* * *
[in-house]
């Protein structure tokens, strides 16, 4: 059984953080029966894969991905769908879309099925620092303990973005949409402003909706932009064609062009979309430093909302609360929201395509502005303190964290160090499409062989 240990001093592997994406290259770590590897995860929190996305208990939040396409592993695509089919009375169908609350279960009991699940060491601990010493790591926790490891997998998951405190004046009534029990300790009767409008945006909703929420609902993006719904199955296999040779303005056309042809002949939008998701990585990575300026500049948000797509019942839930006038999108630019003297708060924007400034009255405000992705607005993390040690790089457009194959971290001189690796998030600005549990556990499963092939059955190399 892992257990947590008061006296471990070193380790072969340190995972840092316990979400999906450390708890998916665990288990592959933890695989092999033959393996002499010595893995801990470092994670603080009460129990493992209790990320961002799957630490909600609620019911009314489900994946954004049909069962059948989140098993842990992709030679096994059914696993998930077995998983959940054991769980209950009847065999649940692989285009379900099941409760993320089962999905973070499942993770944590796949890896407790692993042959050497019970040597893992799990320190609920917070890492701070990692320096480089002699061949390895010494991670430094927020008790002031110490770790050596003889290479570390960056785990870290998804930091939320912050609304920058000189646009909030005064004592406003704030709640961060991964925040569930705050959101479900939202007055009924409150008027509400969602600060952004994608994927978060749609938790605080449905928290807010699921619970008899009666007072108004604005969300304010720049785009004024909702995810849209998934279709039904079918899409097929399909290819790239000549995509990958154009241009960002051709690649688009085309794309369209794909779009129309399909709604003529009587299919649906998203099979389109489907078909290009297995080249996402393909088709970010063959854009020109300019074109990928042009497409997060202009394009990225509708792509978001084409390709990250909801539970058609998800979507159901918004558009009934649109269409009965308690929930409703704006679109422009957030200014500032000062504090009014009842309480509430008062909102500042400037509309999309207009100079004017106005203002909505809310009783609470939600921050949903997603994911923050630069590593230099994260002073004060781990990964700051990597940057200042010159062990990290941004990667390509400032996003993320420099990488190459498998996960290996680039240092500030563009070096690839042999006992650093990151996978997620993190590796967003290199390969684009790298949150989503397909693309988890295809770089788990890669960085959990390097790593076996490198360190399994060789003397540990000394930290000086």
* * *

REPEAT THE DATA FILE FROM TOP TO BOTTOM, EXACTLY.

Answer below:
[in-house]
């Protein structure tokens, strides 16, 4: 059984953080029966894969991905769908879309099925620092303990973005949409402003909706932009064609062009979309430093909302609360929201395509502005303190964290160090499409062989 240990001093592997994406290259770590590897995860929190996305208990939040396409592993695509089919009375169908609350279960009991699940060491601990010493790591926790490891997998998951405190004046009534029990300790009767409008945006909703929420609902993006719904199955296999040779303005056309042809002949939008998701990585990575300026500049948000797509019942839930006038999108630019003297708060924007400034009255405000992705607005993390040690790089457009194959971290001189690796998030600005549990556990499963092939059955190399 892992257990947590008061006296471990070193380790072969340190995972840092316990979400999906450390708890998916665990288990592959933890695989092999033959393996002499010595893995801990470092994670603080009460129990493992209790990320961002799957630490909600609620019911009314489900994946954004049909069962059948989140098993842990992709030679096994059914696993998930077995998983959940054991769980209950009847065999649940692989285009379900099941409760993320089962999905973070499942993770944590796949890896407790692993042959050497019970040597893992799990320190609920917070890492701070990692320096480089002699061949390895010494991670430094927020008790002031110490770790050596003889290479570390960056785990870290998804930091939320912050609304920058000189646009909030005064004592406003704030709640961060991964925040569930705050959101479900939202007055009924409150008027509400969602600060952004994608994927978060749609938790605080449905928290807010699921619970008899009666007072108004604005969300304010720049785009004024909702995810849209998934279709039904079918899409097929399909290819790239000549995509990958154009241009960002051709690649688009085309794309369209794909779009129309399909709604003529009587299919649906998203099979389109489907078909290009297995080249996402393909088709970010063959854009020109300019074109990928042009497409997060202009394009990225509708792509978001084409390709990250909801539970058609998800979507159901918004558009009934649109269409009965308690929930409703704006679109422009957030200014500032000062504090009014009842309480509430008062909102500042400037509309999309207009100079004017106005203002909505809310009783609470939600921050949903997603994911923050630069590593230099994260002073004060781990990964700051990597940057200042010159062990990290941004990667390509400032996003993320420099990488190459498998996960290996680039240092500030563009070096690839042999006992650093990151996978997620993190590796967003290199390969684009790298949150989503397909693309988890295809770089788990890669960085959990390097790593076996490198360190399994060789003397540990000394930290000086």